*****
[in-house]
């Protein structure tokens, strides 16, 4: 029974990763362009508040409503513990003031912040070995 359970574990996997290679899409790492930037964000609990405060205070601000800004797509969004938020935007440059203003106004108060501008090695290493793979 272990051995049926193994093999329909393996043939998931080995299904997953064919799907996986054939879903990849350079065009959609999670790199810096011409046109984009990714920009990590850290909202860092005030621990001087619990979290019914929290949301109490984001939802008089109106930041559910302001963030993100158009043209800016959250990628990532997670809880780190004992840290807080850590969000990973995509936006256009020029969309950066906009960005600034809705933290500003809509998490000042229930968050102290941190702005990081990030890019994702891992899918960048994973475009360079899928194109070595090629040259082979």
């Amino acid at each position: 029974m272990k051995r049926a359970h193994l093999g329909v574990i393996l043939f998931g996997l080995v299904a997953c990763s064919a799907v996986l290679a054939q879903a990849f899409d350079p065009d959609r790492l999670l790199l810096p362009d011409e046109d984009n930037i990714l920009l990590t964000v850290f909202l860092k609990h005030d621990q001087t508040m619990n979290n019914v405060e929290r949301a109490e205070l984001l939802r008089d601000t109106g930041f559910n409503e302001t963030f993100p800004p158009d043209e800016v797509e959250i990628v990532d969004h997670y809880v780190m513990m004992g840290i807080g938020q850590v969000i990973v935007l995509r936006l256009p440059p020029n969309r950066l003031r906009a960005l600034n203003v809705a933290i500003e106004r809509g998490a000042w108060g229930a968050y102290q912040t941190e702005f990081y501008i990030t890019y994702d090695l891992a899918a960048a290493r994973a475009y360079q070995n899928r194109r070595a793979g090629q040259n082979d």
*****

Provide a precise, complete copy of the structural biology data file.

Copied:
[in-house]
């Protein structure tokens, strides 16, 4: 029974990763362009508040409503513990003031912040070995 359970574990996997290679899409790492930037964000609990405060205070601000800004797509969004938020935007440059203003106004108060501008090695290493793979 272990051995049926193994093999329909393996043939998931080995299904997953064919799907996986054939879903990849350079065009959609999670790199810096011409046109984009990714920009990590850290909202860092005030621990001087619990979290019914929290949301109490984001939802008089109106930041559910302001963030993100158009043209800016959250990628990532997670809880780190004992840290807080850590969000990973995509936006256009020029969309950066906009960005600034809705933290500003809509998490000042229930968050102290941190702005990081990030890019994702891992899918960048994973475009360079899928194109070595090629040259082979």
């Amino acid at each position: 029974m272990k051995r049926a359970h193994l093999g329909v574990i393996l043939f998931g996997l080995v299904a997953c990763s064919a799907v996986l290679a054939q879903a990849f899409d350079p065009d959609r790492l999670l790199l810096p362009d011409e046109d984009n930037i990714l920009l990590t964000v850290f909202l860092k609990h005030d621990q001087t508040m619990n979290n019914v405060e929290r949301a109490e205070l984001l939802r008089d601000t109106g930041f559910n409503e302001t963030f993100p800004p158009d043209e800016v797509e959250i990628v990532d969004h997670y809880v780190m513990m004992g840290i807080g938020q850590v969000i990973v935007l995509r936006l256009p440059p020029n969309r950066l003031r906009a960005l600034n203003v809705a933290i500003e106004r809509g998490a000042w108060g229930a968050y102290q912040t941190e702005f990081y501008i990030t890019y994702d090695l891992a899918a960048a290493r994973a475009y360079q070995n899928r194109r070595a793979g090629q040259n082979d």